Recent studies have established that unlike western thought, based on a two-valued logic (either true or false), Aymara thought is based on a three-valued logic, and is, therefore, capable of expressing modal subtleties which other languages can only capture through complex circumlocutions.

Thus, to conclude, there have been proposals to use Aymara to resolve all problems of computer translation (see Guzmán de Rosas n.d., which includes a vast bibliography). Unfortunately, “due to its algorithmic nature, the syntax of Aymara would greatly facilitate the translation of any other idiom into its own terms (though not the other way around)” (L. Ramiro Beltran, in Guzmán de Rosas n.d.: III).

Thus, because of its perfection, Aymara can render every thought expressed in other mutually untranslatable languages, but the price of this is that once the perfect language has resolved these thoughts into its own terms, they cannot be translated back into our natural native idioms.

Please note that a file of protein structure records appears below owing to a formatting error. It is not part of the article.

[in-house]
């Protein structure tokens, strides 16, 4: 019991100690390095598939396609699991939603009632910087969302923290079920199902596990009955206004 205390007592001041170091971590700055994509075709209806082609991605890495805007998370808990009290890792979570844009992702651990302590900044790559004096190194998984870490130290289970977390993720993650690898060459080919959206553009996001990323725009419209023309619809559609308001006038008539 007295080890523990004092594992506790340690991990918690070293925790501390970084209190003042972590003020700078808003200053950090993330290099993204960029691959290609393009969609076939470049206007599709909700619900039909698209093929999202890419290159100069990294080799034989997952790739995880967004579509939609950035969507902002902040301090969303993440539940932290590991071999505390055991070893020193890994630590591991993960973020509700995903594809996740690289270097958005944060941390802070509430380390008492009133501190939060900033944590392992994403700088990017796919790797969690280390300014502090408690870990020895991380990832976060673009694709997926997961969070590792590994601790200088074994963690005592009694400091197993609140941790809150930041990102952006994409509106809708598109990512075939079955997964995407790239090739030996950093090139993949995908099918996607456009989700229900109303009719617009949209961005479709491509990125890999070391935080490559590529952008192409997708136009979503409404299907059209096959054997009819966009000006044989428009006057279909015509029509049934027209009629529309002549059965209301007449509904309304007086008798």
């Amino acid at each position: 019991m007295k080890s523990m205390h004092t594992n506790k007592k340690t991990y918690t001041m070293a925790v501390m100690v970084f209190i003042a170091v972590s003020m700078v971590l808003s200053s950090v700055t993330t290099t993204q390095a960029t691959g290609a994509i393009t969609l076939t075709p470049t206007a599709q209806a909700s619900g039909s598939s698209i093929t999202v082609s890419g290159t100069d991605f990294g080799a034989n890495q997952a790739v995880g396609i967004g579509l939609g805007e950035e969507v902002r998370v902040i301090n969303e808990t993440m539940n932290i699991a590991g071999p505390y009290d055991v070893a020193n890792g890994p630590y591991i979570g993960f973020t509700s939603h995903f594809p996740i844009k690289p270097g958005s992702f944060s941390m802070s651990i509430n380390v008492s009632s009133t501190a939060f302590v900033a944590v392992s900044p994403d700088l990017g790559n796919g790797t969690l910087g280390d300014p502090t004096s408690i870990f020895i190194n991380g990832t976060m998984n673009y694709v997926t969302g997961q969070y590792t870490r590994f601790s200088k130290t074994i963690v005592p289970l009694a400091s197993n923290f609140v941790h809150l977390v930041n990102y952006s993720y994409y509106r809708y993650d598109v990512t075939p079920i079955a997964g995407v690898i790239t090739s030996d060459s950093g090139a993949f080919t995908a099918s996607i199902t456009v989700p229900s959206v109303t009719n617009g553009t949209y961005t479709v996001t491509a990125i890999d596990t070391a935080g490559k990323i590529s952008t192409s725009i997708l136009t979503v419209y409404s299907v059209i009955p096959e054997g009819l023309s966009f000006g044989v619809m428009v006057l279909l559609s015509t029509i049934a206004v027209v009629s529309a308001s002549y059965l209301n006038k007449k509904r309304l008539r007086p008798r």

One way out of this dilemma is to assume, as certain authors have recently done, that translation is a matter to be resolved entirely within the destination (or target) language, according to the context.

This means that it is within the framework of the target language that all the semantic and syntactic problems posed by the source text must be resolved.

This is a solution that takes us outside of the problem of perfect languages, or of a tertium comparationis, for it implies that we need to understand expressions formed according to the genius of the source language and to invent a “satisfying” paraphrase according to the genius of the target language.

Yet how are we to establish what the criteria of “satisfaction” could be?

These were theoretical difficulties that Humboldt had already foreseen. If no word in a language exactly corresponds to a word in another one, translation is impossible. At most, translation is an activity, in no way regulated, through which we are able to understand what our own language was unable to say.

Yet if translation implied no more than this it would be subject to a curious contradiction: the possibility of a relation between two languages, A and B, would only occur when A was closed in a full realization of itself, assuming to had understood B, of which nothing could any longer be said, for all that B had to say would by now have been said by A.